Feb 23, 2015 – by Jim Mathis:
Have you noticed that with the ever-increasing complexities of everyday life and work, we are somehow managing to make things more complicated than they need to be? One evening I was at Homer’s, a coffee shop I once managed, performing with my band Sky Blue. As usual I used a Fender guitar amplifier that has been in my family for 50 years. I have an older amplifier I often use regularly as well. We are constantly told “newer is better,” but using decades-old musical equipment is not unusual. Major touring acts often use 50 or 60-year-old instruments and accessories.
The reason for this is simple: Just because something is the latest in a long line of products, this does not necessarily mean it is better than those that came before it. A drawer in my photography studio holds a number of cell phones or smart phones, none of which is working and all are less than 10 years old. The point is that often, simplicity is superior to complexity.
A guitar amplifier is a fairly straightforward device designed to do one thing well – amplify sounds. A good one can last for generations, performing its function very well. A smart phone, by comparison, has been designed to do hundreds or even thousands of different things, none of them very well. As a result, it will last only until the next model comes out and then become obsolete.
This serves a good metaphor for life. We can choose to do one or two things very well and have an impact that will last for generations. Accomplished musicians rarely draw attention for developing innovative computer programs or selling stock portfolios. They know what they do well and do it.
The alternative is going in many different directions, trying to be all things to all people, and in the process accomplishing little and having little influence on people around us or on society in general. As business and professional people we should strive to identify our strengths, talents and gifts, and aim to excel in those areas. There is little demand for the so-called “jack of all trades, master of none.”
A well-known British devotional writer, Oswald Chambers, frequently and wisely stated, “Good is the enemy of the best.” In other words, there are countless good things we can become involved in, many things that can occupy our time and energy. But what are the best things for us to do, those that we are uniquely equipped – and called – to perform? One of the keys to a successful and significant career is to discern what the best things are and devote oneself to pursuing them, serving others in the process.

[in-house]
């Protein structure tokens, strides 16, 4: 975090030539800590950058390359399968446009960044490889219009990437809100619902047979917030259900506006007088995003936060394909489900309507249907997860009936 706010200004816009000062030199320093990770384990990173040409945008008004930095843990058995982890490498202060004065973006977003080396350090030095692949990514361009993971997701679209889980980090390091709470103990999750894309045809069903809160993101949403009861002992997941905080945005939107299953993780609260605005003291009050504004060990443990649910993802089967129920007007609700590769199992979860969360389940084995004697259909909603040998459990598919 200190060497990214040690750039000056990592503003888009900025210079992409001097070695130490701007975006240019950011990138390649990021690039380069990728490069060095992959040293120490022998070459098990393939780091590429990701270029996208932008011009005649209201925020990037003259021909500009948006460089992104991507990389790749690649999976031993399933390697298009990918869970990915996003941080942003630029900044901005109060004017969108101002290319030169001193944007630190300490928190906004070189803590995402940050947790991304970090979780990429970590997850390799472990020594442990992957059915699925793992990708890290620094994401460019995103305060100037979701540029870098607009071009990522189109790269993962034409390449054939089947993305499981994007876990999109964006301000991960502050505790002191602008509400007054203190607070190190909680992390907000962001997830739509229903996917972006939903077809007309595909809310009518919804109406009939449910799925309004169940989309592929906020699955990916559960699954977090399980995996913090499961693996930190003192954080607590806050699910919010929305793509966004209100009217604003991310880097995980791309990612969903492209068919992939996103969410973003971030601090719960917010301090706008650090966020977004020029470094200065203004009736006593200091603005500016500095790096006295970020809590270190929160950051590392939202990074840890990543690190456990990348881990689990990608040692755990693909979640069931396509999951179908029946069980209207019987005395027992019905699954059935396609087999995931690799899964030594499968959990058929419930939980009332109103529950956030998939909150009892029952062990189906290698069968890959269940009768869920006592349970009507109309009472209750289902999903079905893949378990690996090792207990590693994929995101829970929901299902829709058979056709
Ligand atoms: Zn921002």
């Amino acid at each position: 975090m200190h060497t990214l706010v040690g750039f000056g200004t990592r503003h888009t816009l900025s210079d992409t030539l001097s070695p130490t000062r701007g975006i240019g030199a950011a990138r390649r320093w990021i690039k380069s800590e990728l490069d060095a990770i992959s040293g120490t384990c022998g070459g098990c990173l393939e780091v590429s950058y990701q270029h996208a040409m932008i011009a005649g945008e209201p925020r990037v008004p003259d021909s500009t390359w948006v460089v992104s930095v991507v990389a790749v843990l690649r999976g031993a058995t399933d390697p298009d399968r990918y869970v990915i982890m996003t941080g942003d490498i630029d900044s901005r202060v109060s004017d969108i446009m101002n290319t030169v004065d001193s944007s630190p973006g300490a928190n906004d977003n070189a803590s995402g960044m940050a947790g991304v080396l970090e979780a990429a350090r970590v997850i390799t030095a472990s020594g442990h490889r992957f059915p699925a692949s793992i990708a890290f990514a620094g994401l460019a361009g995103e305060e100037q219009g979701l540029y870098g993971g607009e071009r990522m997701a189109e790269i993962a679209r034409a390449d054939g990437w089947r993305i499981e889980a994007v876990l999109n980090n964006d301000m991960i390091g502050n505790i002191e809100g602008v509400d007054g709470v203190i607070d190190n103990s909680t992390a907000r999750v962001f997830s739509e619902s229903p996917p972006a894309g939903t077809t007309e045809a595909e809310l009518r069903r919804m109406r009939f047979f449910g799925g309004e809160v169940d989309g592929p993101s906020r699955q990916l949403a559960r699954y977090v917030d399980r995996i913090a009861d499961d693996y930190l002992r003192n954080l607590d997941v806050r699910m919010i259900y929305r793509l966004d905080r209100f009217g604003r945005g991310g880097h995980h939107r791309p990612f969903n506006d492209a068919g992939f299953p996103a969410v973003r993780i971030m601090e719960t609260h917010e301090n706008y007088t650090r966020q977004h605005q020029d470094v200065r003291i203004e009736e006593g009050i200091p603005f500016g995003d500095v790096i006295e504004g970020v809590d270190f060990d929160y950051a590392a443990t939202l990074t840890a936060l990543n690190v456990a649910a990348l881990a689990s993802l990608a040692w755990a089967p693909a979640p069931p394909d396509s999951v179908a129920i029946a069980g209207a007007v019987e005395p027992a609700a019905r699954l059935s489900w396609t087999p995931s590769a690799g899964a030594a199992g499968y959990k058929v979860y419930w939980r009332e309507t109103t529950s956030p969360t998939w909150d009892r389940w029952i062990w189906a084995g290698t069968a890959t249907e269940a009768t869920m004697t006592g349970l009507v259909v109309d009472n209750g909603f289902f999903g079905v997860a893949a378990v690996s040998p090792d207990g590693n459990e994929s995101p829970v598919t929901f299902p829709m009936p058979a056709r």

A passage from the Bible admonishes, “Whatever you do, work at it with all your heart, as working for the Lord, not for men, since you know that you will receive an inheritance from the Lord as a reward. It is the Lord Christ you are serving” (Colossians 3:23-24). If we believe that, does it not make sense to determine what things we are the best at doing, and then “work at it with all our heart”?
As ambitious people, we have a tendency to add things to our to-do lists when perhaps we should try eliminating things. Am I doing anything that really is a waste of time? Or have I spent a lot of time doing something so meaningless I do not even remember it? Simplify your life and work. Complexity is not always good – in fact, it might be the enemy of the best.
Jim Mathis is the owner of a photography studio in Overland Park, Kansas, specializing in executive, commercial and theatrical portraits, and operates a school of photography. He formerly was executive director of CBMC in Kansas City, Kansas and Kansas City, Missouri.
1. Do you agree that simplicity is often better than complexity? Why or why not? Give some examples.
2. How do you respond to the complexities of everyday life and work – do they challenge and inspire you, or do they sometimes frustrate you, even wear you down?
3. Writer Oswald Chambers is quoted as saying, “Good is the enemy of the best.” What does that mean to you? Have you sometimes struggled in distinguishing “good” things from the “best” things? Explain your answer.
4. From your perspective, what are the advantages of being a specialist – someone that concentrates on excelling at only one or two things? What, if any, are the advantages of seeking to offer a more diverse range of skills, services or products?
If you would like to look at or discuss other portions of the Bible that relate to this topic, consider the following brief sampling of passages: Proverbs 15:22, 21:5, 22:29, 24:27; Ecclesiastes 9:10; Ephesians 2:10; Colossians 3:17